Wednesday, December 08, 2004

Cooperation and Creativity

It is lovely when you call it addressing Darwin's blind spot. Amazingly enough it turns into an instance of 'stating the obvious' when you read about it in a FastCompany article which overturns six common myths about creativity (via Teresa Amabile of Harvard Business School has conducted an eight year study on creativity in business environments. One of her preliminary findings is this:
There's a widespread belief, particularly in the finance and high-tech industries, that internal competition fosters innovation. In our surveys, we found that creativity takes a hit when people in a work group compete instead of collaborate. The most creative teams are those that have the confidence to share and debate ideas. But when people compete for recognition, they stop sharing information. And that's destructive because nobody in an organization has all of the information required to put all the pieces of the puzzle together.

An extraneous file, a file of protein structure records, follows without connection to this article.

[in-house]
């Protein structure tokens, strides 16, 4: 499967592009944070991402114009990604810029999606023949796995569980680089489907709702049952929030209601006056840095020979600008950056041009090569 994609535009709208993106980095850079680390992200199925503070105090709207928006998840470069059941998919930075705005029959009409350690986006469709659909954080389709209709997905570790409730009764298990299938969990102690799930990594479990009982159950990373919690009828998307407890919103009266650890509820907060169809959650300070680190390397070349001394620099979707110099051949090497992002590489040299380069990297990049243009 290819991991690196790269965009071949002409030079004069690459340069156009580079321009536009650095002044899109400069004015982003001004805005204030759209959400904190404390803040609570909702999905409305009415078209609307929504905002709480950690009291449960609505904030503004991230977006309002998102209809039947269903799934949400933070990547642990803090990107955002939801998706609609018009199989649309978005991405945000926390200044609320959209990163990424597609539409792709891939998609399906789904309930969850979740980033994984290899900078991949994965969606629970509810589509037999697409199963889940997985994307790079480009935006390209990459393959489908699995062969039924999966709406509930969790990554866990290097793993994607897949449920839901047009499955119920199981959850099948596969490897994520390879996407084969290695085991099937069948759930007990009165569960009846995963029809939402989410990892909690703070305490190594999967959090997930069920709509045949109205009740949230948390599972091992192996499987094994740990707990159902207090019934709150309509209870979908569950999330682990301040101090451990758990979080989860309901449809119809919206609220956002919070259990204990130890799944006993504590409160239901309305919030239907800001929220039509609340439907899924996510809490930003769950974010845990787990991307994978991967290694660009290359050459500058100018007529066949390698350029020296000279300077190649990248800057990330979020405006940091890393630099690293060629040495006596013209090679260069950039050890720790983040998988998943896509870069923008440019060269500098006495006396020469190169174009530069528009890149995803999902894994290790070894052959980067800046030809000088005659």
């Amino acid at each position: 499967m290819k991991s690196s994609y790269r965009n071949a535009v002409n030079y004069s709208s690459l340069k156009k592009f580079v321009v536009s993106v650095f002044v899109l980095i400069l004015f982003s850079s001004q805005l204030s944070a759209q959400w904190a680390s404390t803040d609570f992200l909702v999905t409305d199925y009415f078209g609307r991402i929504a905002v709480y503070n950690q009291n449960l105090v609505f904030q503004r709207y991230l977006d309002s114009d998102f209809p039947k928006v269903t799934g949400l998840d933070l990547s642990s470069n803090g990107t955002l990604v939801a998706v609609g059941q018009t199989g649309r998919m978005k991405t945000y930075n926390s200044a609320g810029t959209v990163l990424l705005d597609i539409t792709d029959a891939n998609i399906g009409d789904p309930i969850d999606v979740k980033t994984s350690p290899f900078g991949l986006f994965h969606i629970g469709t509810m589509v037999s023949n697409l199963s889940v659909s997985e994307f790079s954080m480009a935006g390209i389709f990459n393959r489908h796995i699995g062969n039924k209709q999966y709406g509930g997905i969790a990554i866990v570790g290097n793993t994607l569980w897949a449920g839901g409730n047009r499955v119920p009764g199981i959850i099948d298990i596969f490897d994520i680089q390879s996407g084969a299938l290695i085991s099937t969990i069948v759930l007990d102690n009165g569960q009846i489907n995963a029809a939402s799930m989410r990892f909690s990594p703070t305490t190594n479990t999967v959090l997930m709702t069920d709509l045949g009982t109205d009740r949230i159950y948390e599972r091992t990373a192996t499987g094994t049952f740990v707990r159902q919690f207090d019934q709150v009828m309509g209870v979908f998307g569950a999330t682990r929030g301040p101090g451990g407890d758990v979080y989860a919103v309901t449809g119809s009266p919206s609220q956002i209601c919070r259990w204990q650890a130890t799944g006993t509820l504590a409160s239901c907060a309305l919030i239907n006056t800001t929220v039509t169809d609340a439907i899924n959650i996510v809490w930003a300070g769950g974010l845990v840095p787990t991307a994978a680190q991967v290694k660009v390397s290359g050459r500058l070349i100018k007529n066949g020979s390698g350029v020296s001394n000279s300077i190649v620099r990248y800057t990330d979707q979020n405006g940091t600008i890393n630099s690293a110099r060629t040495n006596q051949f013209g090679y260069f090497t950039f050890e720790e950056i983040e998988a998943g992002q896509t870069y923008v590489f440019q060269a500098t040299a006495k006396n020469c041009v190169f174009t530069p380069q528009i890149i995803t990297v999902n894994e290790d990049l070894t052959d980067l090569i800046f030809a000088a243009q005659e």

Isn't it sad to think that most companies are too fear-driven to actively embrace policies that are really good for them? Or, more horridly even, are companies like people who persist in doing what is bad for them although they know better?

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